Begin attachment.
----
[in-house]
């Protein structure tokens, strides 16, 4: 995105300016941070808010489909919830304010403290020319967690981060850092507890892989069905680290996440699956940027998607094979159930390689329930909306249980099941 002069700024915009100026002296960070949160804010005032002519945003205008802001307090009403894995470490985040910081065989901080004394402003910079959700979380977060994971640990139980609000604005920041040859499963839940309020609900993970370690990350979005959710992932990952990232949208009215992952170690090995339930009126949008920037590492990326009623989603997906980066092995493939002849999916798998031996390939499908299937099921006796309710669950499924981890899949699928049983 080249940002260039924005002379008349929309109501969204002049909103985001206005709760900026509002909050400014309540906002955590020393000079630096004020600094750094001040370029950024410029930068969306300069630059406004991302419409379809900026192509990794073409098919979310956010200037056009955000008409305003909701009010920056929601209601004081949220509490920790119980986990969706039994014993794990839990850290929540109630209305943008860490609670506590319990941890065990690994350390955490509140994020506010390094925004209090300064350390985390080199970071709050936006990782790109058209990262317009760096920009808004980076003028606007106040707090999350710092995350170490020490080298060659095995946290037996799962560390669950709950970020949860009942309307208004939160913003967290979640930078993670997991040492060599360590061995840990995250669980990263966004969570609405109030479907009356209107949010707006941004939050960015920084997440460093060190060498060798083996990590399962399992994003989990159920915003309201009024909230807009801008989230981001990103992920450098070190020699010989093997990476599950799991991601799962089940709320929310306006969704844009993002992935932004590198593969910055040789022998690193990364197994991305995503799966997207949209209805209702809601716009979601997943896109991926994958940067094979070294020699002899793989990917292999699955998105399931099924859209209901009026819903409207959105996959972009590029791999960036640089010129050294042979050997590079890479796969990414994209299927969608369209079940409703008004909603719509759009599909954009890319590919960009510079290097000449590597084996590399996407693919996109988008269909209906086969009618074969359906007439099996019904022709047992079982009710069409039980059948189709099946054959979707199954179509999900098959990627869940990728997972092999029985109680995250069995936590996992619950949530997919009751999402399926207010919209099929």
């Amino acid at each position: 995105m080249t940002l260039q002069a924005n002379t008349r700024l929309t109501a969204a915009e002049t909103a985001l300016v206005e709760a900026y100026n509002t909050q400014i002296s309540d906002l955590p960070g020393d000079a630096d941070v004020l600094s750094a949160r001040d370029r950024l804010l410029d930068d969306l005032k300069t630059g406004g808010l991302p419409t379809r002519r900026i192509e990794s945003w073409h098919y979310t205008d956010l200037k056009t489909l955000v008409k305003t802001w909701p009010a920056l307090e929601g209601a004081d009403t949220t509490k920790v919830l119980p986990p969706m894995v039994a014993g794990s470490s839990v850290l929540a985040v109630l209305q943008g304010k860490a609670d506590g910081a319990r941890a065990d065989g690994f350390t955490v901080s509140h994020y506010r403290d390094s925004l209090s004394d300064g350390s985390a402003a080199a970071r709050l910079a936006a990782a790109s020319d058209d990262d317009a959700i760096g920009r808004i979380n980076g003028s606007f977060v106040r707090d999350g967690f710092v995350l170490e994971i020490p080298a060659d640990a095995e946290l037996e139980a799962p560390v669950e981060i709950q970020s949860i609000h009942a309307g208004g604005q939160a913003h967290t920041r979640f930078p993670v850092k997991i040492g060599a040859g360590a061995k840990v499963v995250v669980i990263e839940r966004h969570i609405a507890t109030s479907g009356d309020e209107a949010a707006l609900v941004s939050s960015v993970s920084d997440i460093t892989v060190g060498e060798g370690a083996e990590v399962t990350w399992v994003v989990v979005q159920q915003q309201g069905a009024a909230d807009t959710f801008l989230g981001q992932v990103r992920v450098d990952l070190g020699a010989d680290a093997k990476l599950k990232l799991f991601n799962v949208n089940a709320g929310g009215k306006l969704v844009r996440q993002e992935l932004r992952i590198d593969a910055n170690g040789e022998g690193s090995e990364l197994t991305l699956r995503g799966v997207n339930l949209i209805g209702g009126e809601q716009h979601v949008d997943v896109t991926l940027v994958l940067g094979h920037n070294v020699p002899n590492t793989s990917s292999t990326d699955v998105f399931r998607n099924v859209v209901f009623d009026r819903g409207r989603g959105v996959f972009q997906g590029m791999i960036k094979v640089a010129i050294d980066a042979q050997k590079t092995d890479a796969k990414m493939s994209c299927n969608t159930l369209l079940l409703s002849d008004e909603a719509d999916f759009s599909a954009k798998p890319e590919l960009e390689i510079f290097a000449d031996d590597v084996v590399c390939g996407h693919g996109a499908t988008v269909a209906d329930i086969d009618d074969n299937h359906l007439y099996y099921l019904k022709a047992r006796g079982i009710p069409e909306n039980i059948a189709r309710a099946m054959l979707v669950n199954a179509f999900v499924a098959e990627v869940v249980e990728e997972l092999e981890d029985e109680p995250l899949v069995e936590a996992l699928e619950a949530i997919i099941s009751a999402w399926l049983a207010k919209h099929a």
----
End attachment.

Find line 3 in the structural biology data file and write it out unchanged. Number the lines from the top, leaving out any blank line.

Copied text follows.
């Amino acid at each position: 995105m080249t940002l260039q002069a924005n002379t008349r700024l929309t109501a969204a915009e002049t909103a985001l300016v206005e709760a900026y100026n509002t909050q400014i002296s309540d906002l955590p960070g020393d000079a630096d941070v004020l600094s750094a949160r001040d370029r950024l804010l410029d930068d969306l005032k300069t630059g406004g808010l991302p419409t379809r002519r900026i192509e990794s945003w073409h098919y979310t205008d956010l200037k056009t489909l955000v008409k305003t802001w909701p009010a920056l307090e929601g209601a004081d009403t949220t509490k920790v919830l119980p986990p969706m894995v039994a014993g794990s470490s839990v850290l929540a985040v109630l209305q943008g304010k860490a609670d506590g910081a319990r941890a065990d065989g690994f350390t955490v901080s509140h994020y506010r403290d390094s925004l209090s004394d300064g350390s985390a402003a080199a970071r709050l910079a936006a990782a790109s020319d058209d990262d317009a959700i760096g920009r808004i979380n980076g003028s606007f977060v106040r707090d999350g967690f710092v995350l170490e994971i020490p080298a060659d640990a095995e946290l037996e139980a799962p560390v669950e981060i709950q970020s949860i609000h009942a309307g208004g604005q939160a913003h967290t920041r979640f930078p993670v850092k997991i040492g060599a040859g360590a061995k840990v499963v995250v669980i990263e839940r966004h969570i609405a507890t109030s479907g009356d309020e209107a949010a707006l609900v941004s939050s960015v993970s920084d997440i460093t892989v060190g060498e060798g370690a083996e990590v399962t990350w399992v994003v989990v979005q159920q915003q309201g069905a009024a909230d807009t959710f801008l989230g981001q992932v990103r992920v450098d990952l070190g020699a010989d680290a093997k990476l599950k990232l799991f991601n799962v949208n089940a709320g929310g009215k306006l969704v844009r996440q993002e992935l932004r992952i590198d593969a910055n170690g040789e022998g690193s090995e990364l197994t991305l699956r995503g799966v997207n339930l949209i209805g209702g009126e809601q716009h979601v949008d997943v896109t991926l940027v994958l940067g094979h920037n070294v020699p002899n590492t793989s990917s292999t990326d699955v998105f399931r998607n099924v859209v209901f009623d009026r819903g409207r989603g959105v996959f972009q997906g590029m791999i960036k094979v640089a010129i050294d980066a042979q050997k590079t092995d890479a796969k990414m493939s994209c299927n969608t159930l369209l079940l409703s002849d008004e909603a719509d999916f759009s599909a954009k798998p890319e590919l960009e390689i510079f290097a000449d031996d590597v084996v590399c390939g996407h693919g996109a499908t988008v269909a209906d329930i086969d009618d074969n299937h359906l007439y099996y099921l019904k022709a047992r006796g079982i009710p069409e909306n039980i059948a189709r309710a099946m054959l979707v669950n199954a179509f999900v499924a098959e990627v869940v249980e990728e997972l092999e981890d029985e109680p995250l899949v069995e936590a996992l699928e619950a949530i997919i099941s009751a999402w399926l049983a207010k919209h099929a």